30. On-line banking has increasingly come to mean the method whereby certain types of financial transactions may be performed through the Internet website of those banks that offer this service. FATF members reported that there is a great deal of growth in this area. In the United States, nearly 85% of financial institutions have or are planning to establish such services. A significant number of financial institutions in other countries have also set up on-line facilities. In its most basic form, the service provided includes verification of cheque account balances and transfers among accounts at the same institution. In those systems that allow payments or transfers to be made, the customer is often restricted in the amount of transaction or the identity of the beneficiary. All of the systems require that on-line operations be tied to an already existing account at the institution; therefore, there is a continuous record of account activity.

31. The concerns mentioned in this area refer, again, primarily a lack of uniform regulation from supervisory authorities. Thus, although the customers activity is tied to a particular account set up in his name, there is no way to verify the identity of the Internet transactor once the account has been opened. Indeed, if the on-line financial institution is located in an area known for high levels of banking secrecy and requires little or no proof of identity for opening an account, the money launderer could theoretically move funds from the convenience of his computer terminal. Although there were no reported cases of this type of laundering taking place at this time, the experts believed that technology was developing rapidly and thus worthy of further vigilance.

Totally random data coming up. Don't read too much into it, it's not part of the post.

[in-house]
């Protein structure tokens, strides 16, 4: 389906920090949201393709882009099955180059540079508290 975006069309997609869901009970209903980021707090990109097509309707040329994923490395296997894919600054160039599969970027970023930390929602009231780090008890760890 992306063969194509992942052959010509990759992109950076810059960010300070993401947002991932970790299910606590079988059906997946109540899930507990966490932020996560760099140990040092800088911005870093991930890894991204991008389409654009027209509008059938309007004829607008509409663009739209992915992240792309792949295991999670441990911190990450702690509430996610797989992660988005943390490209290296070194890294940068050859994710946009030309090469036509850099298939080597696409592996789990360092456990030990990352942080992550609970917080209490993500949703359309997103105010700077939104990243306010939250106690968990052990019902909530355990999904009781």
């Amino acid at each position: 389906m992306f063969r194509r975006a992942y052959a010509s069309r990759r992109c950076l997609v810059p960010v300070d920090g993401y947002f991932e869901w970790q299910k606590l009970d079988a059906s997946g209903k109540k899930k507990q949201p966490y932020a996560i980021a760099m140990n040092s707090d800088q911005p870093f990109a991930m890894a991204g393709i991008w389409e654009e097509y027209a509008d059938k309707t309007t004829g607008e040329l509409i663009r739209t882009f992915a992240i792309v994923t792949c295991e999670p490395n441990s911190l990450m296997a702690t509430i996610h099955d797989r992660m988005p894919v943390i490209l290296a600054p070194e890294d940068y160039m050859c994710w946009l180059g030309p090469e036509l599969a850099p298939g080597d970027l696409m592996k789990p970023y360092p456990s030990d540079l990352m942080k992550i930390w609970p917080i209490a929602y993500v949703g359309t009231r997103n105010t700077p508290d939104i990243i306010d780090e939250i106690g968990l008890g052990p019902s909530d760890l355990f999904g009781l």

(3) E-Cash

32. Electronic cash (or e-cash) seeks to provide a way of paying for goods and services across the Internet. In concept, e-cash would replace notes and coins for normal Internet transactions; however, it has the added advantage of being able to be split into fractions of the lowest denomination coins to allow what are termed micropayments. These small payments could be made for reading specified sections of on-line newspapers, for example. Under most existing payment systems, these micropayment transactions would not be economical. With e-cash, the customer buys value from an authorised provider as with the smart card however, the value is then stored either in customers home computer or a safe repository on-line. When the funds are spent, the e-cash value is credited to a retailers e-cash account that then must be later up-loaded to the retailers regular bank account. Security of e-cash systems is concerned primarily with ensuring that value cannot be created except by authorised institutions or that the same value cannot be spent more than one time.